Shortcut Chili. Creamy Lemon Pasta. Warm French Lentil Salad. Pine Nut–Crusted Fish. Mocha Sorbet. From soups and pastas made with just a few pantry essentials to crisp salads, stir-fries, sandwiches, and desserts, these easy-to-prepare recipes are brilliant as is. However, the folks at Moosewood realize that flexibility is the cornerstone of weeknight cooking, so you’ll find clever ingredient substitutions, alternative cooking methods, and serving suggestions alongside the recipes in Simple Suppers—it all depends on what’s in the fridge and what sounds appetizing at the moment. Make extra Fresh Tomato and Mozzarella Salad on Monday and toss leftovers with hot pasta for Tuesday’s supper. No onions for Black Beans with Pickled Red Onions? Try the beans over rice with Quick Avocado and Corn Salsa instead. The 175-plus recipes in Moosewood Restaurant Simple Suppers are as flexible as they are flavorful—the perfect go-to for a quick, healthy meal any day of the week, any time of year.
From the Hardcover edition.
With The New Boston Globe Cookbook, the beloved Boston Globe Cookbook—which was first published in 1948 and has sold almost 100,000 copies in Globe Pequot Press editions since the 1980s—comes back to life in all its glory, now also reflecting the flavors of the twenty-first-century city. Revised and updated by Boston Globe food editor Sheryl Julian, it features full-color photographs and the addition of ethnic recipes—Greek, Middle Eastern, Asian, and more—as well as new twists on old New England favorites.
New recipes come from the cooks who have written for the Boston Globe's food pages in recent years, while staples from earlier editions still remain; and recipe adjustments have been made that reduce fat, leavening agents, and flour. A new introduction looks back at the history of this renowned title as well as the exciting changes that reflect the way we eat today. The recipes range from baked bean dishes and simmered meats and vegetables to Brazilian breakfast eggs and Vietnamese pot-fried rice.
The Vermont Country Store Cookbook captures both the essence of the iconic store and the soul of the Vermont way of life: a self-reliant, rich life in the slow lane. Through recipes, yarns, archival photos, and sumptuous visuals, it tells the story of five generations of Orton storekeepers, while featuring fresh-from-the-farm cooking that imbues the cuisine of the present with the best of the past. Approximately 120 updated and original family recipes evoke memories, conveying all the hominess of the catalogue, but also appeal to the modern tastes of contemporary cooks. The book also features sidebars of Vermont history and more than 200 photographs, both black-and-white archival and four-color photographs, the latter taken especially for the book.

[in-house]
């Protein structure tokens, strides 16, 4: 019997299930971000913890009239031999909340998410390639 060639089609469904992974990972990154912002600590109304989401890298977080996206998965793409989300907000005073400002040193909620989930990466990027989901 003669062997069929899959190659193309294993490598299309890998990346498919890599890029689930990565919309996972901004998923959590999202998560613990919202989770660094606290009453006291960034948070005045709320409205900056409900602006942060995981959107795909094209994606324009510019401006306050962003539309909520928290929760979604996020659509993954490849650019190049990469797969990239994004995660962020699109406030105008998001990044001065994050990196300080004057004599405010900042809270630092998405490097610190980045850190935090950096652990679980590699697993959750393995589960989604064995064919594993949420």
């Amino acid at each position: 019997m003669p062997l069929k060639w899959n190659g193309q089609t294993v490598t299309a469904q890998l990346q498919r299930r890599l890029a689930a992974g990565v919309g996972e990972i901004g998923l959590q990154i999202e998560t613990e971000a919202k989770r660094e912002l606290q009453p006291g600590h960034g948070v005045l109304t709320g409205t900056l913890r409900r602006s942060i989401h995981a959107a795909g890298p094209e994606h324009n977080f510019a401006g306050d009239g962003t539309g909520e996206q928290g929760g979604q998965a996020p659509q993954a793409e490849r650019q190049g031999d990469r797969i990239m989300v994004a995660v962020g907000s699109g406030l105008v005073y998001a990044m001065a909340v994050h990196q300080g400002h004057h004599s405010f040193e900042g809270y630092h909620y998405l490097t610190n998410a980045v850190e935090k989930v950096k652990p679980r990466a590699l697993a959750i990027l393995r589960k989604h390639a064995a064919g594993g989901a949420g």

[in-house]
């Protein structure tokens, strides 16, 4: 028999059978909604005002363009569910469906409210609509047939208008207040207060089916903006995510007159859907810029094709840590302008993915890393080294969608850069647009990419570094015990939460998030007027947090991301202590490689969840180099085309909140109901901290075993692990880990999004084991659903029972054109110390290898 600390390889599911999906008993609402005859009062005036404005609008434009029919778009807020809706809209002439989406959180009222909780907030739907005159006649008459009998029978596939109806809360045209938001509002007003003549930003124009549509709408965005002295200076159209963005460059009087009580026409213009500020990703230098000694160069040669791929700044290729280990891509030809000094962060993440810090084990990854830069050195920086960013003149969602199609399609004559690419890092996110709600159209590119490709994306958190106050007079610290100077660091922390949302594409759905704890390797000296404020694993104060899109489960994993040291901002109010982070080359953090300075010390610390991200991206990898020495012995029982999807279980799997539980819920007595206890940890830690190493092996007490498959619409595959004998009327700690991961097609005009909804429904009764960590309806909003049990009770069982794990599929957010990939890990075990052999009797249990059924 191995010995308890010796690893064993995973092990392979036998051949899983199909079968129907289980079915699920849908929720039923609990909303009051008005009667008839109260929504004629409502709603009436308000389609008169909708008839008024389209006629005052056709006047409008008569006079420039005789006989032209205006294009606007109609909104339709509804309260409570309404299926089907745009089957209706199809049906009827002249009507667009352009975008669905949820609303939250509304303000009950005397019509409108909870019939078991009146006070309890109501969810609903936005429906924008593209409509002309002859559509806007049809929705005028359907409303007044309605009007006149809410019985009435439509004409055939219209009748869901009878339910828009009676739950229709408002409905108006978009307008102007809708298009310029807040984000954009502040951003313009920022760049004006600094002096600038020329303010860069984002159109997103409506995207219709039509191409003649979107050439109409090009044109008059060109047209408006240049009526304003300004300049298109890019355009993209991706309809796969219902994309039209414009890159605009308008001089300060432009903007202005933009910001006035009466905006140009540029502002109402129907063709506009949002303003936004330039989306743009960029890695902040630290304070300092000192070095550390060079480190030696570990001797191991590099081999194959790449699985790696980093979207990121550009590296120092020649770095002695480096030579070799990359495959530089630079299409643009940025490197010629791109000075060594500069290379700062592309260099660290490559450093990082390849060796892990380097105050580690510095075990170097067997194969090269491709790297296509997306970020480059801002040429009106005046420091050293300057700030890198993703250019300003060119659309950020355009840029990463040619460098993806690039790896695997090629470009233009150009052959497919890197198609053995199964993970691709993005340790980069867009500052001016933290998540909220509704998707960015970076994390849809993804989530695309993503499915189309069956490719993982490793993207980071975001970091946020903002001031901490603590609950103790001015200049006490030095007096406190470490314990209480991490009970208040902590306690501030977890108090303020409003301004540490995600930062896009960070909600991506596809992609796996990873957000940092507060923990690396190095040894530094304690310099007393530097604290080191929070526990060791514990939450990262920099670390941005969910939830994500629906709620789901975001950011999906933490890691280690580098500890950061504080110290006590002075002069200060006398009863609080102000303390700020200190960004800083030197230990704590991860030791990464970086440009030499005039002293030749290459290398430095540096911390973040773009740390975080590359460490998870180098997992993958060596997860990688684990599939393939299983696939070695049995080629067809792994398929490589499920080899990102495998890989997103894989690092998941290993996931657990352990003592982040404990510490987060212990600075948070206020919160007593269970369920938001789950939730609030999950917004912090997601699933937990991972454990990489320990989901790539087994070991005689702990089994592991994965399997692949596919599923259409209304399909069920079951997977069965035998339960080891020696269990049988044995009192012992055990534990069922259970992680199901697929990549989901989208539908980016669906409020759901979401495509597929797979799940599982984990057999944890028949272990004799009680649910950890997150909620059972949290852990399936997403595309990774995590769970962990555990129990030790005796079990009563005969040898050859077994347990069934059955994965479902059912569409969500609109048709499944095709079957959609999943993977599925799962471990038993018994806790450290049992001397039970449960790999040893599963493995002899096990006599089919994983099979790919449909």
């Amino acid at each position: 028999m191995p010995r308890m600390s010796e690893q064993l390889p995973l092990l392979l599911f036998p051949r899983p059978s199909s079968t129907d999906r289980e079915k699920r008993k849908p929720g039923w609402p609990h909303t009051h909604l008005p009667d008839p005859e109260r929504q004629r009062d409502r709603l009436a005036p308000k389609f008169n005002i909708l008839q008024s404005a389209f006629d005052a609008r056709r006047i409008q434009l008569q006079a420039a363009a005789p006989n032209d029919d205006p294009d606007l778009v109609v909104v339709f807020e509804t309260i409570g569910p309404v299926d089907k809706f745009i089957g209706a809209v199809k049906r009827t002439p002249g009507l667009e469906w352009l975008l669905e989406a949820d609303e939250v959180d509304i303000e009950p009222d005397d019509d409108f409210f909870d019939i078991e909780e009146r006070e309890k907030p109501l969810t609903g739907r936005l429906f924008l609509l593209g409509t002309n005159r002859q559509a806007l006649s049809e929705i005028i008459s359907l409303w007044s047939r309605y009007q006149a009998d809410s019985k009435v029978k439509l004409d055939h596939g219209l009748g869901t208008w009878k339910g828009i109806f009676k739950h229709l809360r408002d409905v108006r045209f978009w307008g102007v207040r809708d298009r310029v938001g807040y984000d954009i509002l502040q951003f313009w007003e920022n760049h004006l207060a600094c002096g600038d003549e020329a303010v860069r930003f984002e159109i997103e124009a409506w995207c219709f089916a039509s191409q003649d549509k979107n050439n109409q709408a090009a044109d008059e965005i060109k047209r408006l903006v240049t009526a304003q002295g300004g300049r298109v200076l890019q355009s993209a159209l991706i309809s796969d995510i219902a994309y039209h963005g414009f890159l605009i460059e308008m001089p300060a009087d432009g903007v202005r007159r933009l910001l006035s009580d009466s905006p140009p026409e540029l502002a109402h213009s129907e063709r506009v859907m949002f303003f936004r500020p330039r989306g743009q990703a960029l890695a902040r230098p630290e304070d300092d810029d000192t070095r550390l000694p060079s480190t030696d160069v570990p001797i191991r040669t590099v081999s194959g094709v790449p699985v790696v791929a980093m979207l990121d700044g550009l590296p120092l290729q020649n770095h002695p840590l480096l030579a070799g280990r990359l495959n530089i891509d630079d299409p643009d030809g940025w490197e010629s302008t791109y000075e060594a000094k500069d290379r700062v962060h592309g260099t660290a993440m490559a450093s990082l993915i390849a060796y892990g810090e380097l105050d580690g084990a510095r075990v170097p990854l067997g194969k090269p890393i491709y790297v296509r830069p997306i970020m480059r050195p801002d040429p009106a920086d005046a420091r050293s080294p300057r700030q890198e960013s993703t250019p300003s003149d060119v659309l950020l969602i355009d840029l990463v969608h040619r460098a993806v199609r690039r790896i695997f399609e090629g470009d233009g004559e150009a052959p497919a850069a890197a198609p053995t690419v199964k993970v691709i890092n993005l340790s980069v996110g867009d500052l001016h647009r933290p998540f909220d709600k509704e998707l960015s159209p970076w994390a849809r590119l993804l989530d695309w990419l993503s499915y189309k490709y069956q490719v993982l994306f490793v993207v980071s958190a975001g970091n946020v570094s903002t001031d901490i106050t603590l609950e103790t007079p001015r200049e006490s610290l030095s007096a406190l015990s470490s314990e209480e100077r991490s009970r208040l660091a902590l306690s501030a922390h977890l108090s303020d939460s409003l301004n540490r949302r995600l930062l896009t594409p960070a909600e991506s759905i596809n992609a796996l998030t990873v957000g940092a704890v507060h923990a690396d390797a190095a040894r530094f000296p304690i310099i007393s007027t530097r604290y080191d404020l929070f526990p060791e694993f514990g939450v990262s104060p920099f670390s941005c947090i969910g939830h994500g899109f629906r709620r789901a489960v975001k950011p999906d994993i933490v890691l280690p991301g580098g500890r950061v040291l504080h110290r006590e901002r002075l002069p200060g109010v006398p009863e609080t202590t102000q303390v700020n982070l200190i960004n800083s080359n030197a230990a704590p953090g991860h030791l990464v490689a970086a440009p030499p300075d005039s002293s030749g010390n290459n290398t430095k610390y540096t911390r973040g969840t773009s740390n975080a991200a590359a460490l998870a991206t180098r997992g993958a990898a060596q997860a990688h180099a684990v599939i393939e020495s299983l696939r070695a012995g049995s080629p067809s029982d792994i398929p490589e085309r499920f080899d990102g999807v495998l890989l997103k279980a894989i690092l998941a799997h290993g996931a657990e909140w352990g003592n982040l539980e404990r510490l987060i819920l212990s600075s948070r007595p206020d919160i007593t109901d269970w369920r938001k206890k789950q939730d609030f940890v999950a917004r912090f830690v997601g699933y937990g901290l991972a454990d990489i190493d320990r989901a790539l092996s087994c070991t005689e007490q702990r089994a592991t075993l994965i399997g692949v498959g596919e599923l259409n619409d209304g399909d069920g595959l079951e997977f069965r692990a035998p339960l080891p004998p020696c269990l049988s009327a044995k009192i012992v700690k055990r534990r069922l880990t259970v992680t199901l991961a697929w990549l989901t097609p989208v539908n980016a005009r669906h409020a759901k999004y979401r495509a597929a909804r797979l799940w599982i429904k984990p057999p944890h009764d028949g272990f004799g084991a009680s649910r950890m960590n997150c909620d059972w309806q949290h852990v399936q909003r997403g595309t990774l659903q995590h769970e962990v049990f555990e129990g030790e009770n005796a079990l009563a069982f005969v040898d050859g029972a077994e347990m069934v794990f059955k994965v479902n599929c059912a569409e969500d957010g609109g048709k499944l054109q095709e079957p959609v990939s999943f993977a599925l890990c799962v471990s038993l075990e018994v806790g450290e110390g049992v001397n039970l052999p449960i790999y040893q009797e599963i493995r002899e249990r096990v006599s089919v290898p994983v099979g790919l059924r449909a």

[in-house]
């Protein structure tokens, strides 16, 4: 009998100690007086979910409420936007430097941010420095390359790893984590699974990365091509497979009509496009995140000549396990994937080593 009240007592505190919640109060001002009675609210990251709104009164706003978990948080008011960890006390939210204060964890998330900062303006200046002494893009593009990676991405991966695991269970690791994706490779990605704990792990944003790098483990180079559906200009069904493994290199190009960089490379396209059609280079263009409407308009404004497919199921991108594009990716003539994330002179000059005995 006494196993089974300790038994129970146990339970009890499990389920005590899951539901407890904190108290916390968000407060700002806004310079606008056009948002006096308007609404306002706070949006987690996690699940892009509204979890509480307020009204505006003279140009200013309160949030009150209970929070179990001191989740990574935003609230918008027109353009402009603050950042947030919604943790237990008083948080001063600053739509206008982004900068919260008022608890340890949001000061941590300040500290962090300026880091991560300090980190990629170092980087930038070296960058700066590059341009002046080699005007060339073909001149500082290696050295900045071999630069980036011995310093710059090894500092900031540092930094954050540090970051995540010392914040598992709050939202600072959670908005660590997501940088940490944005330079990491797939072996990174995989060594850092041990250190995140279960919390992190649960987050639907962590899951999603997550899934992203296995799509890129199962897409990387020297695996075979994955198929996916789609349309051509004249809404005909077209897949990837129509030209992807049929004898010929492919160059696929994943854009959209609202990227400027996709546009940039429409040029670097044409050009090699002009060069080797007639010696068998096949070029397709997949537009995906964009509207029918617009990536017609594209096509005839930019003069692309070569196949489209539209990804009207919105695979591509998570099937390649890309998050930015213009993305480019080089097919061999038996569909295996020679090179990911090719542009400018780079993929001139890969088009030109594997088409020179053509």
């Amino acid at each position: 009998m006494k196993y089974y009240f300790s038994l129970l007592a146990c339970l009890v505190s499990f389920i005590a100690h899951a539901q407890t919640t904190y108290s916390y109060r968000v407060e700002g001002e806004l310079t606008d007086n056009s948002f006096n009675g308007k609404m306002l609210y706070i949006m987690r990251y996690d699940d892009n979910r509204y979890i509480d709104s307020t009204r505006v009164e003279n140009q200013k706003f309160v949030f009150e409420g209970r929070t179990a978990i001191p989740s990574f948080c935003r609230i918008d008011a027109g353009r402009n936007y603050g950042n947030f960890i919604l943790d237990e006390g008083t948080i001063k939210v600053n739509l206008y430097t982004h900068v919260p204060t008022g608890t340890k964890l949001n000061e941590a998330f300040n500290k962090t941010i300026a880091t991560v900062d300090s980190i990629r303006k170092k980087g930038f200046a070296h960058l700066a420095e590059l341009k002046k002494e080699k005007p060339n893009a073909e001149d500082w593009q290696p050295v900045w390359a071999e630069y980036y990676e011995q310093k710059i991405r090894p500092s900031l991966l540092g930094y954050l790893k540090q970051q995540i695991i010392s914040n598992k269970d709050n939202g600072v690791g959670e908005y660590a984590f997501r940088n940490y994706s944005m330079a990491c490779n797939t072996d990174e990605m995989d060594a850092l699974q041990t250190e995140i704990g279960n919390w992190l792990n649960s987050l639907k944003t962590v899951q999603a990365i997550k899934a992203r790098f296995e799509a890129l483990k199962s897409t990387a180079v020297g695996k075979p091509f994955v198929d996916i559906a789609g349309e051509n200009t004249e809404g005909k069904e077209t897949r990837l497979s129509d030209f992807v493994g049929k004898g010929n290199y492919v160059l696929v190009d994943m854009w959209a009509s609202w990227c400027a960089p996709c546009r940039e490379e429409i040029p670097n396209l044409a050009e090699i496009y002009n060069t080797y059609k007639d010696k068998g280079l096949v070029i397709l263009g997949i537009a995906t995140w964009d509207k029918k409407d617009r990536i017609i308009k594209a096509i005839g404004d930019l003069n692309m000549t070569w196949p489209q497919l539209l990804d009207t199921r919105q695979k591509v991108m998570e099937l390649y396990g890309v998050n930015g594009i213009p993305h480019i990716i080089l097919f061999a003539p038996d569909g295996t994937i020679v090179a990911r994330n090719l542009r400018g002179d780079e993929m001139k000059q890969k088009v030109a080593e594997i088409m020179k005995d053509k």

In her debut cookbook, Alana Chernila inspires you to step inside your kitchen, take a look around, and change the way you relate to food. The Homemade Pantry was born of a tight budget, Alana’s love for sharing recipes with her farmers’ market customers, and a desire to enjoy a happy cooking and eating life with her young family. On a mission to kick their packaged-food habit, she learned that with a little determination, anything she could buy at the store could be made in her kitchen, and her homemade versions were more satisfying, easier to make than she expected, and tastier.
Here are her very approachable recipes for 101 everyday staples, organized by supermarket aisle—from crackers to cheese, pesto to sauerkraut, and mayonnaise to toaster pastries. The Homemade Pantry is a celebration of food made by hand—warm mozzarella that is stretched, thick lasagna noodles rolled from flour and egg, fresh tomato sauce that bubbles on the stove. Whether you are trying a recipe for butter, potato chips, spice mixes, or ketchup, you will discover the magic and thrill that comes with the homemade pantry.
Alana captures the humor and messiness of everyday family life, too. A true friend to the home cook, she shares her “tense moments” to help you get through your own. With stories offering patient, humble advice, tips for storing the homemade foods, and rich four-color photography throughout, The Homemade Pantry will quickly become the go-to source for how to make delicious staples in your home kitchen.
From the Trade Paperback edition.
From the Trade Paperback edition.
New England is known for culinary delights, such as blueberries, cranberries and maple syrup. Reading this will be like driving through rural Connecticut, Maine, Massachusetts, New Hampshire, Rhode Island and Vermont. Step back in time and remember the joys of childhood with wonderful farm stands, orchards, and wineries throughout New England.